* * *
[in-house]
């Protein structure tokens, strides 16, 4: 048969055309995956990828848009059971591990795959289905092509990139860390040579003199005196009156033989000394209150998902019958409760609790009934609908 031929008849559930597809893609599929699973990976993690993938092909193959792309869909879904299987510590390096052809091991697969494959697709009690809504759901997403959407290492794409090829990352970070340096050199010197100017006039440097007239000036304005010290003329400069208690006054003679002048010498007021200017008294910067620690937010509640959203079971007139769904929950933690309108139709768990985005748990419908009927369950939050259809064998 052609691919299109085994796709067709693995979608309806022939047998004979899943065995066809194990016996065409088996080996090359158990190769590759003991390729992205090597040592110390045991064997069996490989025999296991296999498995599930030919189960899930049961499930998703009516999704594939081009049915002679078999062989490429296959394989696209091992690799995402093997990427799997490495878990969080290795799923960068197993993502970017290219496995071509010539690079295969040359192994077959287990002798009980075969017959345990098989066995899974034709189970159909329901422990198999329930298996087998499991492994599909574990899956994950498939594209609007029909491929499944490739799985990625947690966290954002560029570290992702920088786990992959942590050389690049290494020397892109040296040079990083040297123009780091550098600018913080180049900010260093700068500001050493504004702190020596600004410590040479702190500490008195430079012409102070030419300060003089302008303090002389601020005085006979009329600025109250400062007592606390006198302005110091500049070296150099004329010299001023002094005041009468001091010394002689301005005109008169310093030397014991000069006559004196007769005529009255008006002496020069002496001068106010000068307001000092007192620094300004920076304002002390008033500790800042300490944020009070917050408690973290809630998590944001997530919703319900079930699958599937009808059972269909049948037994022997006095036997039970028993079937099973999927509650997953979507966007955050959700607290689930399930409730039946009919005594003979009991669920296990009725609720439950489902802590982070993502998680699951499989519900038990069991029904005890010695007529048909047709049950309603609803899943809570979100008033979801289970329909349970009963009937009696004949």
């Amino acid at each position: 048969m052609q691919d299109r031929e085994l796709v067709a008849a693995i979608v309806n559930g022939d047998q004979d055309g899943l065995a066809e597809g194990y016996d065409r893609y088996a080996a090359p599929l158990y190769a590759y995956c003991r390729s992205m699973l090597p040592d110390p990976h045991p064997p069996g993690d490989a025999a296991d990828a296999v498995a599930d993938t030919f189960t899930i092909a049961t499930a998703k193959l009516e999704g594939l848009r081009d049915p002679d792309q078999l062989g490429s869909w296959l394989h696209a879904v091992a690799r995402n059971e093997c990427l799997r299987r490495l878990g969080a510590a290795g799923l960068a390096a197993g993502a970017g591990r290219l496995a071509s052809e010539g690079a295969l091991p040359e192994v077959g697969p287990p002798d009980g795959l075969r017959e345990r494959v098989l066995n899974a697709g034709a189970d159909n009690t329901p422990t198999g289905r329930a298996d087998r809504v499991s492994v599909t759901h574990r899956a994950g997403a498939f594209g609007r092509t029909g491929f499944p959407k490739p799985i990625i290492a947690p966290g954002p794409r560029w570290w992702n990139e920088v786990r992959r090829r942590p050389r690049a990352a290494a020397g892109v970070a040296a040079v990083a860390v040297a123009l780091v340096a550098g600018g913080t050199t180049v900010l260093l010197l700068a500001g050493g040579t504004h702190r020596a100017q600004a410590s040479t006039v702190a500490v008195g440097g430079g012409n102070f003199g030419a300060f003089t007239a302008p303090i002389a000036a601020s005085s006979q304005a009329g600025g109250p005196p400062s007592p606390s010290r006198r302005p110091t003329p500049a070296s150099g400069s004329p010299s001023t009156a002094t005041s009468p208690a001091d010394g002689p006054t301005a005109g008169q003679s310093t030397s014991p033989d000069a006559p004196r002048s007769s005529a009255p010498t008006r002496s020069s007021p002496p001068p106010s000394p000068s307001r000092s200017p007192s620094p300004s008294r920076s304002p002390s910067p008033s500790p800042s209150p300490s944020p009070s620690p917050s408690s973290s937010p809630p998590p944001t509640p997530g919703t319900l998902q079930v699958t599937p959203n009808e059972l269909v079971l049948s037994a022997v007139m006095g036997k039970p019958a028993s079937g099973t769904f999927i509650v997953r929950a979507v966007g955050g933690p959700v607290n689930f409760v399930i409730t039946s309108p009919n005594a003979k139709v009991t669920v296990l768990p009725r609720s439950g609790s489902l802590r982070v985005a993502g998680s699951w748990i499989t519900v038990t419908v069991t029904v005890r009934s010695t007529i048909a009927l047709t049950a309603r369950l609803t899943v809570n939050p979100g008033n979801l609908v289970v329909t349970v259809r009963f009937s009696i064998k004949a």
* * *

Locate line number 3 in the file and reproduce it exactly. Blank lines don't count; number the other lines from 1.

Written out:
């Amino acid at each position: 048969m052609q691919d299109r031929e085994l796709v067709a008849a693995i979608v309806n559930g022939d047998q004979d055309g899943l065995a066809e597809g194990y016996d065409r893609y088996a080996a090359p599929l158990y190769a590759y995956c003991r390729s992205m699973l090597p040592d110390p990976h045991p064997p069996g993690d490989a025999a296991d990828a296999v498995a599930d993938t030919f189960t899930i092909a049961t499930a998703k193959l009516e999704g594939l848009r081009d049915p002679d792309q078999l062989g490429s869909w296959l394989h696209a879904v091992a690799r995402n059971e093997c990427l799997r299987r490495l878990g969080a510590a290795g799923l960068a390096a197993g993502a970017g591990r290219l496995a071509s052809e010539g690079a295969l091991p040359e192994v077959g697969p287990p002798d009980g795959l075969r017959e345990r494959v098989l066995n899974a697709g034709a189970d159909n009690t329901p422990t198999g289905r329930a298996d087998r809504v499991s492994v599909t759901h574990r899956a994950g997403a498939f594209g609007r092509t029909g491929f499944p959407k490739p799985i990625i290492a947690p966290g954002p794409r560029w570290w992702n990139e920088v786990r992959r090829r942590p050389r690049a990352a290494a020397g892109v970070a040296a040079v990083a860390v040297a123009l780091v340096a550098g600018g913080t050199t180049v900010l260093l010197l700068a500001g050493g040579t504004h702190r020596a100017q600004a410590s040479t006039v702190a500490v008195g440097g430079g012409n102070f003199g030419a300060f003089t007239a302008p303090i002389a000036a601020s005085s006979q304005a009329g600025g109250p005196p400062s007592p606390s010290r006198r302005p110091t003329p500049a070296s150099g400069s004329p010299s001023t009156a002094t005041s009468p208690a001091d010394g002689p006054t301005a005109g008169q003679s310093t030397s014991p033989d000069a006559p004196r002048s007769s005529a009255p010498t008006r002496s020069s007021p002496p001068p106010s000394p000068s307001r000092s200017p007192s620094p300004s008294r920076s304002p002390s910067p008033s500790p800042s209150p300490s944020p009070s620690p917050s408690s973290s937010p809630p998590p944001t509640p997530g919703t319900l998902q079930v699958t599937p959203n009808e059972l269909v079971l049948s037994a022997v007139m006095g036997k039970p019958a028993s079937g099973t769904f999927i509650v997953r929950a979507v966007g955050g933690p959700v607290n689930f409760v399930i409730t039946s309108p009919n005594a003979k139709v009991t669920v296990l768990p009725r609720s439950g609790s489902l802590r982070v985005a993502g998680s699951w748990i499989t519900v038990t419908v069991t029904v005890r009934s010695t007529i048909a009927l047709t049950a309603r369950l609803t899943v809570n939050p979100g008033n979801l609908v289970v329909t349970v259809r009963f009937s009696i064998k004949a």